But as the cameras rolled, the novice filmmakers discovered that their movie was about more than just oddball jobs. They also found a group of guys who were passionate about their admittedly wacky vocations. "People assume they must hate their jobs," Sampliner says. "In fact, they learn through the film what it means to love one's work deeply. I think when people see [the title] of this film, they think it's not for them, that it's too disgusting or it's just designed to focus on the freaky sides of these characters.
"I think the film shows how much these characters are like anybody else, except for what they do. And that gives them an uncommon insight into the rest of our lives."
Dirty Work is one of nearly 90 features and 70 short films screening at the fest over the next 10 days at Tower City Cinemas. Of course, it has a significant edge over its competitors: It's the only flick with extensive footage of reproductive physiologist Russ Page risking life and limb to collect bull jizz. "He jumps between the bull and the cow he's trying to mount at the very last minute to collect it," Nackashi explains. "It's amazing, because Russ is standing between a 1,500-pound cow and a 2,800-pound bull that's really got one thing on his mind. It's just about the worst time to be in an otherwise dangerous situation, and yet Russ loves his job."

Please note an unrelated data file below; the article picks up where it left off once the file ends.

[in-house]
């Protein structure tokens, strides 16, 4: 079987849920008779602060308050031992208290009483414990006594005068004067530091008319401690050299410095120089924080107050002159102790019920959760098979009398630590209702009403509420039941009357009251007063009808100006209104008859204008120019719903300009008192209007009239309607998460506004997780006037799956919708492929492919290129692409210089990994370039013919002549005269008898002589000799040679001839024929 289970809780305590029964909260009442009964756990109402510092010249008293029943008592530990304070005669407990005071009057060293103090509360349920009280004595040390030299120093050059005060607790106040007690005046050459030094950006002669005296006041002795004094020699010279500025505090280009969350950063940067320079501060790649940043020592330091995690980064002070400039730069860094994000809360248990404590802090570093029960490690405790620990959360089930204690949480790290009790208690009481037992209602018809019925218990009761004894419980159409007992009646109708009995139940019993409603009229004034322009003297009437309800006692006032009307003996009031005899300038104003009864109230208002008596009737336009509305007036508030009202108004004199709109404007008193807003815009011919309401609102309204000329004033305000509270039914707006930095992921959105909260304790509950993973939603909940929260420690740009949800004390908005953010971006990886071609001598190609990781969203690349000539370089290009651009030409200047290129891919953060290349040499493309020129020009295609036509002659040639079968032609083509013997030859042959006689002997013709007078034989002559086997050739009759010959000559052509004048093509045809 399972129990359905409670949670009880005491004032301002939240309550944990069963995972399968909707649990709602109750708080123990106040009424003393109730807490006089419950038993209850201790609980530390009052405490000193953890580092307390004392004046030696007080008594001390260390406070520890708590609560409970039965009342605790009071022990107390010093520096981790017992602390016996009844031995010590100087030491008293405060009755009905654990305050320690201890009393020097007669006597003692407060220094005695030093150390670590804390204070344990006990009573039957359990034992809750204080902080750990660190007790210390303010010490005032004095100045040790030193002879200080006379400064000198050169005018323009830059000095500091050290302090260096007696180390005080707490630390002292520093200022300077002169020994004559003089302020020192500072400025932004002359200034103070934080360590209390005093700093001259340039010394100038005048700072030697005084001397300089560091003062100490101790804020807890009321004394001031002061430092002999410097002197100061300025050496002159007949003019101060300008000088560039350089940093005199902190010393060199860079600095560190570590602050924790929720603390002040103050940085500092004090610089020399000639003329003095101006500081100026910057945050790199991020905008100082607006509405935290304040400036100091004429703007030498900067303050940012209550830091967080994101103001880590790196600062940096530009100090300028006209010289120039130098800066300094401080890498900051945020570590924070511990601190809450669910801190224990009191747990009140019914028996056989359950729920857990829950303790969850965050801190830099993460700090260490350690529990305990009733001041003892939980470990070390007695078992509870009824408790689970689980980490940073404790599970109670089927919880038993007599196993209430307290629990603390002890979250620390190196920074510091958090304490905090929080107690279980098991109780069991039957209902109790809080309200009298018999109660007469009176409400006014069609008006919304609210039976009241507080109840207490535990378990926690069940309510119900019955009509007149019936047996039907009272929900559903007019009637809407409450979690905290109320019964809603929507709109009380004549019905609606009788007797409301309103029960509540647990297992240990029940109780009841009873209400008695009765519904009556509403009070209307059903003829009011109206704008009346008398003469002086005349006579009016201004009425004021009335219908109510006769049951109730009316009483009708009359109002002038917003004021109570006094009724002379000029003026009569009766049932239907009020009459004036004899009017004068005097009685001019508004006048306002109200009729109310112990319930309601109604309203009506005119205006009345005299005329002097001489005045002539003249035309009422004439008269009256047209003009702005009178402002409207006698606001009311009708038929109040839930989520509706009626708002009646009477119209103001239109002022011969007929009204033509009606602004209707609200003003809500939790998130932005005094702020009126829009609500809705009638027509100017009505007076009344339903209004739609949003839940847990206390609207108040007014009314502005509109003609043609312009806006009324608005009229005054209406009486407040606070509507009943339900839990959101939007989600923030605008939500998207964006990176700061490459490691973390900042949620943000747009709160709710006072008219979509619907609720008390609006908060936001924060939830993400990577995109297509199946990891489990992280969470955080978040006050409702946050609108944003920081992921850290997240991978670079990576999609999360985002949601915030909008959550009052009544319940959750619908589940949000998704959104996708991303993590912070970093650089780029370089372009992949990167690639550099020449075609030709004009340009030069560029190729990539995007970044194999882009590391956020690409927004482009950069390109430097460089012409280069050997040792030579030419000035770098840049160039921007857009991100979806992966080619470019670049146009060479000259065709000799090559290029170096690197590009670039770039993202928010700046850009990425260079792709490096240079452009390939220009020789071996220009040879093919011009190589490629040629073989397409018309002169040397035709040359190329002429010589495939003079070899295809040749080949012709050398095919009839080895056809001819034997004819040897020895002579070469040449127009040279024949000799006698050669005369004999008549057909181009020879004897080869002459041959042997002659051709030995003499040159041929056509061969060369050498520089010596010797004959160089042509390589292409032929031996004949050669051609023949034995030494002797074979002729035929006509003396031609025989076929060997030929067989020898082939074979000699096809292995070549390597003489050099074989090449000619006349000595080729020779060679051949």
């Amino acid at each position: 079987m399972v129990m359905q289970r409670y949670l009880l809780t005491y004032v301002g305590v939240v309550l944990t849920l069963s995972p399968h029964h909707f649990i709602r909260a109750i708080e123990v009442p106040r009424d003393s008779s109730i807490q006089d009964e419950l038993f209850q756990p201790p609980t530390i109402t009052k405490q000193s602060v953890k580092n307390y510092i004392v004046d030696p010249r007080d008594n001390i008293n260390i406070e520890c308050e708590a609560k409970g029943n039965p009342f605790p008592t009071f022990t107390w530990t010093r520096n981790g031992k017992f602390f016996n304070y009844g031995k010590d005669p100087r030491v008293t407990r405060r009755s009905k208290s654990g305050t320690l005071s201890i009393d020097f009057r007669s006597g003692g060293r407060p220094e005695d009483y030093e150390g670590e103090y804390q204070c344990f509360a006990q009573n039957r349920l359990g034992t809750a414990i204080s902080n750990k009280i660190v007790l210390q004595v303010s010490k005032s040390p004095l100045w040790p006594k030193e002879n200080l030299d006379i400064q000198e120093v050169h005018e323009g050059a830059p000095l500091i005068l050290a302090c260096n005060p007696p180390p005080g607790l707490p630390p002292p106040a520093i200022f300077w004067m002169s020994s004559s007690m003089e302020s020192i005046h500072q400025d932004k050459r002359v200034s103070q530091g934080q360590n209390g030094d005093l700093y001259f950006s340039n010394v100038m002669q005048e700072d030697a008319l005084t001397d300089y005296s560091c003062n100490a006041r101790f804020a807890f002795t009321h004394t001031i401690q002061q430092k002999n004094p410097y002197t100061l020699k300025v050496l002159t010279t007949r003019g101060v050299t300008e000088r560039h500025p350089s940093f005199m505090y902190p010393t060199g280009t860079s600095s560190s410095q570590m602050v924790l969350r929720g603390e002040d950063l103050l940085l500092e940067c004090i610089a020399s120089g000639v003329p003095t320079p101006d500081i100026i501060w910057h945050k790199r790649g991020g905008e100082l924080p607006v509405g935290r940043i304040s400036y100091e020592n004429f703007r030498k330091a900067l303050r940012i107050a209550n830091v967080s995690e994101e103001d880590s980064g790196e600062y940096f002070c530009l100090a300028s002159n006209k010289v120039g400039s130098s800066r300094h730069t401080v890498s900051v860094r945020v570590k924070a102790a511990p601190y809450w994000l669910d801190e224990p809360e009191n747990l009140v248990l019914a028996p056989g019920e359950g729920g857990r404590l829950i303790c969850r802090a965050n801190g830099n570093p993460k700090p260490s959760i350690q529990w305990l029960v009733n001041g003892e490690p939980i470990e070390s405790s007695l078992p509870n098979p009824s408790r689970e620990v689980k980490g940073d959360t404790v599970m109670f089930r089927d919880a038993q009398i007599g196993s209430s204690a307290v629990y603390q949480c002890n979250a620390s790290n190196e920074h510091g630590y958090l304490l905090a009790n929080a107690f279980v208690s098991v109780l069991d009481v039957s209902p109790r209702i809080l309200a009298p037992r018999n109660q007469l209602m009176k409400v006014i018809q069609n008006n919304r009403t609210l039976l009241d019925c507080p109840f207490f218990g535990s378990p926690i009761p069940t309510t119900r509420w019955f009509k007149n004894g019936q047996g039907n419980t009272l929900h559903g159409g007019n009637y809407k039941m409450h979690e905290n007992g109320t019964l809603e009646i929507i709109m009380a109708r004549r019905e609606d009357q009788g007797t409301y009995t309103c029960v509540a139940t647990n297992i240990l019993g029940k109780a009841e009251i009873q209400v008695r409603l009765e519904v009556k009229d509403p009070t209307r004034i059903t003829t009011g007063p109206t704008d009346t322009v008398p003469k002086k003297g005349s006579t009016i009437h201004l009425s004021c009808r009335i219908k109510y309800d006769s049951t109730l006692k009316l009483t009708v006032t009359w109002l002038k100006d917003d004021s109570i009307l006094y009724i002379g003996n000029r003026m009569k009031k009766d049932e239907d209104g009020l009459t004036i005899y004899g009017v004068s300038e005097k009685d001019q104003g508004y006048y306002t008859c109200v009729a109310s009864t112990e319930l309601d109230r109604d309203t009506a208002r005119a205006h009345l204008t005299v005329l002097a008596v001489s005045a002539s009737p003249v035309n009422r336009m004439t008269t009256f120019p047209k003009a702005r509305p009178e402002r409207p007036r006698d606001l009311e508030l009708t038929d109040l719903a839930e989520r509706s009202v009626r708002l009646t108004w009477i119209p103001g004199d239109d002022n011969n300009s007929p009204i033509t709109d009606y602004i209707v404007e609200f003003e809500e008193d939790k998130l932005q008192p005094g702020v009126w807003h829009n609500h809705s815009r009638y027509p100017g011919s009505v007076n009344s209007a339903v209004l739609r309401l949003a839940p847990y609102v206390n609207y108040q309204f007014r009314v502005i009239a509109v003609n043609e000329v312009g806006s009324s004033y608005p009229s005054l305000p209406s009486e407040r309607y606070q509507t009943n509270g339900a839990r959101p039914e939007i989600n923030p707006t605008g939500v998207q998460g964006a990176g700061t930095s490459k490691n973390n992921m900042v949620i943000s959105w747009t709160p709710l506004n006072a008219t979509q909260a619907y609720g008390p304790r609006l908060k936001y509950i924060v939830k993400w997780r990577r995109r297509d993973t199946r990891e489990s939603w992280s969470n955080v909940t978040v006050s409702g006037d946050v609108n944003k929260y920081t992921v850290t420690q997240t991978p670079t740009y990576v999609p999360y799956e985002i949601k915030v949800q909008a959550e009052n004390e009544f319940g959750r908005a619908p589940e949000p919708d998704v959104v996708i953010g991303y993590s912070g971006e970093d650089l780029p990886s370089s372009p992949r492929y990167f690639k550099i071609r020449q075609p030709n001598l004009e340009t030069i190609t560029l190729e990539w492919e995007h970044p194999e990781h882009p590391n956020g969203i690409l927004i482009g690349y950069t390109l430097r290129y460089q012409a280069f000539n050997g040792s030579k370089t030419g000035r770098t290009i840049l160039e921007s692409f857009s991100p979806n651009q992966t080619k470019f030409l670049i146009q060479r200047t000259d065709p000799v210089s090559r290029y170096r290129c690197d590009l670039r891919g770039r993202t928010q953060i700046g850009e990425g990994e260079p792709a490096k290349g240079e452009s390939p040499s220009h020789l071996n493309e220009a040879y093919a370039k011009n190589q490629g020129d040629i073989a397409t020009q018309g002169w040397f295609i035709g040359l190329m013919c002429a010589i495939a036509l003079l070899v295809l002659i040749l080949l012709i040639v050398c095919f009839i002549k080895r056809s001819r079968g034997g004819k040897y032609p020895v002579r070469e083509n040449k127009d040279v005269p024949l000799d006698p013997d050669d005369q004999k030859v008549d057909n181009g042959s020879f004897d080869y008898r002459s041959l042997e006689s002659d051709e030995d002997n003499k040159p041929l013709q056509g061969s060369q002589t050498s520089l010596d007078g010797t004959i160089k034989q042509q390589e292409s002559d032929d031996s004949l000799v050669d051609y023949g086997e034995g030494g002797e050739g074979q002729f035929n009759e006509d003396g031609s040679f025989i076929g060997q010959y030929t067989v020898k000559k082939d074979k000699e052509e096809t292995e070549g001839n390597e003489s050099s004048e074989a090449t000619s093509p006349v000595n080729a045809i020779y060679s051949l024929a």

Also loving their work are eight local directors who've entered short films in festival competition. One of them, Phil Brody, won a Silver Remy for Best Cinematography at Houston's 2003 WorldFest for A Blue Christmas, a comedy about a girl who takes a job at a video store over the holidays. "She's young and impressionable," Brody says. "And it's about the weirdness and the weird characters she encounters."
Both Sampliner and Brody admit that their Cleveland upbringings have affected their works. "I find myself writing with a Midwest setting," Brody says. "It's a great place. The coast -- or L.A. -- is so different. The Midwest has different values. It's a place where lessons can be learned. It has characters that are set in stone and have grown up there for years. They're not transplants.
"Growing up in Cleveland and living in the Midwest, those life lessons just seemed to be fuller [and] richer. [I'm] going back to my roots."